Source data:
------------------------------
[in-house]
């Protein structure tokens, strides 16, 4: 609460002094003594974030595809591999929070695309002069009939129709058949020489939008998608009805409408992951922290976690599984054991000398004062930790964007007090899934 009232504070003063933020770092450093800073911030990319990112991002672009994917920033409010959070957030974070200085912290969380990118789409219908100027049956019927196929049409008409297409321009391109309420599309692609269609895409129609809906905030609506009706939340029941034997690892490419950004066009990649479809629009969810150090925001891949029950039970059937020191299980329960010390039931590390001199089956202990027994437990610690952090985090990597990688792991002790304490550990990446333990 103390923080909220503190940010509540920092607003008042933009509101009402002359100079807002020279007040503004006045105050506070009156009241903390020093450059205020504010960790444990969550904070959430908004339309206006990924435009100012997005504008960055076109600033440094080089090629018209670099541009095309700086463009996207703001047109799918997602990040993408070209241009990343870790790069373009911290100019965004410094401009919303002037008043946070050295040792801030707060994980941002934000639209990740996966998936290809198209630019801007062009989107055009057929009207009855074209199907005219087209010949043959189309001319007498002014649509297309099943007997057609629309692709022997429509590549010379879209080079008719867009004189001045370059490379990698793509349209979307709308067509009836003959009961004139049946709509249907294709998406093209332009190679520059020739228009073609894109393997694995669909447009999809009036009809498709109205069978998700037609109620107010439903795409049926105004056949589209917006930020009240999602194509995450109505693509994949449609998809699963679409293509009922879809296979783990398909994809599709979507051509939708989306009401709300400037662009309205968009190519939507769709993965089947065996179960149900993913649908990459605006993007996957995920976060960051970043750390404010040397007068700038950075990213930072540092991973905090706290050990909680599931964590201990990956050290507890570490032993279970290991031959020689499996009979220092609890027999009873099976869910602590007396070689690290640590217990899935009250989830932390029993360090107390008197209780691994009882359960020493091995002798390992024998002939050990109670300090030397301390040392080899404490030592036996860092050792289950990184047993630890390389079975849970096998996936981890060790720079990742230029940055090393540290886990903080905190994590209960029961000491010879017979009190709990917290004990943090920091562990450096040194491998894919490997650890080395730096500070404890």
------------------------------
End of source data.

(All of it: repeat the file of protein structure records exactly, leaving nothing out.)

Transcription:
[in-house]
């Protein structure tokens, strides 16, 4: 609460002094003594974030595809591999929070695309002069009939129709058949020489939008998608009805409408992951922290976690599984054991000398004062930790964007007090899934 009232504070003063933020770092450093800073911030990319990112991002672009994917920033409010959070957030974070200085912290969380990118789409219908100027049956019927196929049409008409297409321009391109309420599309692609269609895409129609809906905030609506009706939340029941034997690892490419950004066009990649479809629009969810150090925001891949029950039970059937020191299980329960010390039931590390001199089956202990027994437990610690952090985090990597990688792991002790304490550990990446333990 103390923080909220503190940010509540920092607003008042933009509101009402002359100079807002020279007040503004006045105050506070009156009241903390020093450059205020504010960790444990969550904070959430908004339309206006990924435009100012997005504008960055076109600033440094080089090629018209670099541009095309700086463009996207703001047109799918997602990040993408070209241009990343870790790069373009911290100019965004410094401009919303002037008043946070050295040792801030707060994980941002934000639209990740996966998936290809198209630019801007062009989107055009057929009207009855074209199907005219087209010949043959189309001319007498002014649509297309099943007997057609629309692709022997429509590549010379879209080079008719867009004189001045370059490379990698793509349209979307709308067509009836003959009961004139049946709509249907294709998406093209332009190679520059020739228009073609894109393997694995669909447009999809009036009809498709109205069978998700037609109620107010439903795409049926105004056949589209917006930020009240999602194509995450109505693509994949449609998809699963679409293509009922879809296979783990398909994809599709979507051509939708989306009401709300400037662009309205968009190519939507769709993965089947065996179960149900993913649908990459605006993007996957995920976060960051970043750390404010040397007068700038950075990213930072540092991973905090706290050990909680599931964590201990990956050290507890570490032993279970290991031959020689499996009979220092609890027999009873099976869910602590007396070689690290640590217990899935009250989830932390029993360090107390008197209780691994009882359960020493091995002798390992024998002939050990109670300090030397301390040392080899404490030592036996860092050792289950990184047993630890390389079975849970096998996936981890060790720079990742230029940055090393540290886990903080905190994590209960029961000491010879017979009190709990917290004990943090920091562990450096040194491998894919490997650890080395730096500070404890």